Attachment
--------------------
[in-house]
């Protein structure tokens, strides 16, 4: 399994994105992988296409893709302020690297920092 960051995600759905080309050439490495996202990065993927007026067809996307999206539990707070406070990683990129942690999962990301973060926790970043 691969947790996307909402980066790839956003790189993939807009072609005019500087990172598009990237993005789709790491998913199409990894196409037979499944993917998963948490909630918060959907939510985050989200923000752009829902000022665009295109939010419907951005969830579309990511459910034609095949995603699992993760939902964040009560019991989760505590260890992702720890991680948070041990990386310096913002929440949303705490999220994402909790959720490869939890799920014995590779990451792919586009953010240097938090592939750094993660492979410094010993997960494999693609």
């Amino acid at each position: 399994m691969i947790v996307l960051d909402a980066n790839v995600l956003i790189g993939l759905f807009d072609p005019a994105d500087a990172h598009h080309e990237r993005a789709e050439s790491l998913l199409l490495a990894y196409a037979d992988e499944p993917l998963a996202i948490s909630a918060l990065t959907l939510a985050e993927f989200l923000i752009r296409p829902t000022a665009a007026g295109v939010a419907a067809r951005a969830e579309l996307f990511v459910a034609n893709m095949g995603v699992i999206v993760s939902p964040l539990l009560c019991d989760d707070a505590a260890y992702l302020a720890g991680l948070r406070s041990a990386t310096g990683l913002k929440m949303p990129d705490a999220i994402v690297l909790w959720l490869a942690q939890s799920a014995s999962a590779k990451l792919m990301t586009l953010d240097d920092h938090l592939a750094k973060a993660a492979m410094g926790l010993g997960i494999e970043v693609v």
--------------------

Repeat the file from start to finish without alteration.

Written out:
[in-house]
């Protein structure tokens, strides 16, 4: 399994994105992988296409893709302020690297920092 960051995600759905080309050439490495996202990065993927007026067809996307999206539990707070406070990683990129942690999962990301973060926790970043 691969947790996307909402980066790839956003790189993939807009072609005019500087990172598009990237993005789709790491998913199409990894196409037979499944993917998963948490909630918060959907939510985050989200923000752009829902000022665009295109939010419907951005969830579309990511459910034609095949995603699992993760939902964040009560019991989760505590260890992702720890991680948070041990990386310096913002929440949303705490999220994402909790959720490869939890799920014995590779990451792919586009953010240097938090592939750094993660492979410094010993997960494999693609």
């Amino acid at each position: 399994m691969i947790v996307l960051d909402a980066n790839v995600l956003i790189g993939l759905f807009d072609p005019a994105d500087a990172h598009h080309e990237r993005a789709e050439s790491l998913l199409l490495a990894y196409a037979d992988e499944p993917l998963a996202i948490s909630a918060l990065t959907l939510a985050e993927f989200l923000i752009r296409p829902t000022a665009a007026g295109v939010a419907a067809r951005a969830e579309l996307f990511v459910a034609n893709m095949g995603v699992i999206v993760s939902p964040l539990l009560c019991d989760d707070a505590a260890y992702l302020a720890g991680l948070r406070s041990a990386t310096g990683l913002k929440m949303p990129d705490a999220i994402v690297l909790w959720l490869a942690q939890s799920a014995s999962a590779k990451l792919m990301t586009l953010d240097d920092h938090l592939a750094k973060a993660a492979m410094g926790l010993g997960i494999e970043v693609v």